Justin Quirk, music writer and editor of art/design magazine Supplement has studied Hipgnosis in detail. He believes that a feeling of unease permeates their work, mirroring the ‘post-60s hangover’ of the era. 
 
“It’s unusual that a design studio could work across that breadth of styles and still keep such a strong visual identity,” he says. “The thing that does run through their work is a kind of bleakness – it feels like a very distinctly ’70s mindset. There’s quite an unsettling quality to a lot of the imagery – photos are manipulated in an odd way. There’s sleeves like AC/DC’s Dirty Deeds Done Dirt Cheap where the eyes are obscured, or ones like Black Sabbath’s Never Say Die where people wear masks.”
 
Thorgerson and Powell always worked on projects in the same way: an initial listen of the album, before studying the lyrics then talking to the musicians themselves. From there they’d begin the design process, which, in the words of Thorgerson, meant “transforming the audio into the visual”.
 
Speaking in 2010, Aubrey Powell described one of their creative get-togethers.
 
“We used to have late-night meetings twice a week till about four in the morning,” he said. “We worked very hard. They were very intense creative meetings and often the room would be full of other people; hangers-on, the local tramp, the drug dealer would come round, Japanese groupies, a couple of other designers.”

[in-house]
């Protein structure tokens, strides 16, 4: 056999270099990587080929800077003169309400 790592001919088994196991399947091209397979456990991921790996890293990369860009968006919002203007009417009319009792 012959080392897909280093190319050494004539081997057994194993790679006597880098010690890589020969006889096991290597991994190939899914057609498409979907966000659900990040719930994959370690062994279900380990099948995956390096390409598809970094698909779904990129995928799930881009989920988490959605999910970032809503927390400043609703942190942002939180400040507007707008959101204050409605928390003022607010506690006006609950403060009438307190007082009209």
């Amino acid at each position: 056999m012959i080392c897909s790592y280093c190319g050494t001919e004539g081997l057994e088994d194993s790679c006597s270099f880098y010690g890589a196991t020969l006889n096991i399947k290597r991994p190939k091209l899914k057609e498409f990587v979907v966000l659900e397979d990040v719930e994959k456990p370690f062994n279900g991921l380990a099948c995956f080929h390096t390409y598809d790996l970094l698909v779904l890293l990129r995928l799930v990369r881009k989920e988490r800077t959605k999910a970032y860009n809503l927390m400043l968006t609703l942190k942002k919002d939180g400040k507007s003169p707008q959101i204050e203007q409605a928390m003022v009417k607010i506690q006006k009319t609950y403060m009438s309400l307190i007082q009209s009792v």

This process led to a string of brilliant work, featuring artists as diverse as Peter Gabriel and Electric Light Orchestra. Yet it’s still Dark Side Of The Moon – and that prism –  that defines them. 
 
According to Thorgerson, the idea was inspired by Pink Floyd’s legendary light shows and singer Roger Waters’ fascination with the triangle, seen as a symbol of thought and ambition. A monochrome photo of a prism disseminating colours from light was found by Powell in a physics textbook and given to artist George Hardie, who produced the actual artwork. The band liked it immediately, and asked Hipgnosis to expand the theme over the gatefold sleeve, resulting in perhaps the most iconic album sleeve ever.
 
The popularity of DSOTM gave Hipgnosis – now with third partner Peter Christopherson – enough projects to work on until 1983, when the company was dissolved. Powell went to work in video and film, while Thorgerson continued designing albums covers alone until his death in 2013. 
 
Today, their output is still admired, especially with the resurgence in vinyl of the last few years. For Sean Bidder of the Vinyl Factory, Hipgnosis’ work symbolises the synthesis of two of the 20th century’s most powerful cultural forces: music and graphic art. 
 
“I think the best album sleeve designers consider themselves artists who are using the format as a canvas for conveying big ideas to a broad audience. And when they find the right platform – be it a band or label – the result is powerful and inspirational work, whether that’s Peter Saville and Joy Division/New Order or Hipgnosis/Pink Floyd.”
 
And that’s as true now as it was in March 1973. 
 
Vinyl. Album. Cover. Art: The Complete Hipgnosis Catalogue is published by Thames & Hudson, out now